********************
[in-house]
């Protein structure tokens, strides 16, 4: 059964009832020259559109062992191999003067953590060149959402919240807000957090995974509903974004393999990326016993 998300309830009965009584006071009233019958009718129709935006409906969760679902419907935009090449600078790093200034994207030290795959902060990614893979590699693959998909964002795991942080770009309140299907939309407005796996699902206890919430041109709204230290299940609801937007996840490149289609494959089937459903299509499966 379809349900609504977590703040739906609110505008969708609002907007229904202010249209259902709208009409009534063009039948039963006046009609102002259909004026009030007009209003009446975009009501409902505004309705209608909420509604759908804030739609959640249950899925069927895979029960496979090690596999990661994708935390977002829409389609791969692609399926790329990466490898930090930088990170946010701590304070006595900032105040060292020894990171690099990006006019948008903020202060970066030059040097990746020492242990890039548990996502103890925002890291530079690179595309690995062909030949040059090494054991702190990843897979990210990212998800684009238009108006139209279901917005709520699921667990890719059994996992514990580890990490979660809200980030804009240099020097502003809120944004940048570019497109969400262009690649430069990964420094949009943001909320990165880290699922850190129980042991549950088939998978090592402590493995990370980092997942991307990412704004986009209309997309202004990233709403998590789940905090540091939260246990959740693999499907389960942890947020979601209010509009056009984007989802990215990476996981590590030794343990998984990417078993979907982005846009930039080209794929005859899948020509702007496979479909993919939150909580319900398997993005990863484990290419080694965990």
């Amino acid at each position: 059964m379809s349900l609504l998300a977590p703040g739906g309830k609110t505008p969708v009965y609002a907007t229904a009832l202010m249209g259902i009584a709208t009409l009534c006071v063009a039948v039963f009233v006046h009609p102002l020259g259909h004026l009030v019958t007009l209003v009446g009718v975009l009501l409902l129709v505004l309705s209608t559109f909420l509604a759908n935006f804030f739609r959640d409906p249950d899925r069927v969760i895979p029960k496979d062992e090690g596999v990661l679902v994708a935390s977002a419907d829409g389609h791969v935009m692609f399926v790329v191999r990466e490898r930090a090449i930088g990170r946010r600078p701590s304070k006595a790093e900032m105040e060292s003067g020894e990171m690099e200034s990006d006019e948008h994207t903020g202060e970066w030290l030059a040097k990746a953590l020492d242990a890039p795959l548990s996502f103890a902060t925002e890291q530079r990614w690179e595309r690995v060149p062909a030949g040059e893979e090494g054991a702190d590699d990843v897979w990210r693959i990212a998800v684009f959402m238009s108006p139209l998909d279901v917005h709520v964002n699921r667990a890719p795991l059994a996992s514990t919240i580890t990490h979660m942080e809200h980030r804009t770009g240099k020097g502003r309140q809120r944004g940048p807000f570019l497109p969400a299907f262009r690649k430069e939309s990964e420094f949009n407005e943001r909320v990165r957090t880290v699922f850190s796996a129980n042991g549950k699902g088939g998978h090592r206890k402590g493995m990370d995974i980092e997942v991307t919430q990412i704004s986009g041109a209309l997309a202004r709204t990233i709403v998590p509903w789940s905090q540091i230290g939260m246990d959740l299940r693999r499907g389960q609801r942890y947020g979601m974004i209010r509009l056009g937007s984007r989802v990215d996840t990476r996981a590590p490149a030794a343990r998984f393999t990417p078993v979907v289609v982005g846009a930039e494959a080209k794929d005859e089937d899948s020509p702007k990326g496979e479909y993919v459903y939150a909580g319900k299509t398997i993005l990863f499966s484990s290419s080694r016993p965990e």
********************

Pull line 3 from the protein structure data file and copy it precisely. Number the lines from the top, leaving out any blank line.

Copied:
């Amino acid at each position: 059964m379809s349900l609504l998300a977590p703040g739906g309830k609110t505008p969708v009965y609002a907007t229904a009832l202010m249209g259902i009584a709208t009409l009534c006071v063009a039948v039963f009233v006046h009609p102002l020259g259909h004026l009030v019958t007009l209003v009446g009718v975009l009501l409902l129709v505004l309705s209608t559109f909420l509604a759908n935006f804030f739609r959640d409906p249950d899925r069927v969760i895979p029960k496979d062992e090690g596999v990661l679902v994708a935390s977002a419907d829409g389609h791969v935009m692609f399926v790329v191999r990466e490898r930090a090449i930088g990170r946010r600078p701590s304070k006595a790093e900032m105040e060292s003067g020894e990171m690099e200034s990006d006019e948008h994207t903020g202060e970066w030290l030059a040097k990746a953590l020492d242990a890039p795959l548990s996502f103890a902060t925002e890291q530079r990614w690179e595309r690995v060149p062909a030949g040059e893979e090494g054991a702190d590699d990843v897979w990210r693959i990212a998800v684009f959402m238009s108006p139209l998909d279901v917005h709520v964002n699921r667990a890719p795991l059994a996992s514990t919240i580890t990490h979660m942080e809200h980030r804009t770009g240099k020097g502003r309140q809120r944004g940048p807000f570019l497109p969400a299907f262009r690649k430069e939309s990964e420094f949009n407005e943001r909320v990165r957090t880290v699922f850190s796996a129980n042991g549950k699902g088939g998978h090592r206890k402590g493995m990370d995974i980092e997942v991307t919430q990412i704004s986009g041109a209309l997309a202004r709204t990233i709403v998590p509903w789940s905090q540091i230290g939260m246990d959740l299940r693999r499907g389960q609801r942890y947020g979601m974004i209010r509009l056009g937007s984007r989802v990215d996840t990476r996981a590590p490149a030794a343990r998984f393999t990417p078993v979907v289609v982005g846009a930039e494959a080209k794929d005859e089937d899948s020509p702007k990326g496979e479909y993919v459903y939150a909580g319900k299509t398997i993005l990863f499966s484990s290419s080694r016993p965990e």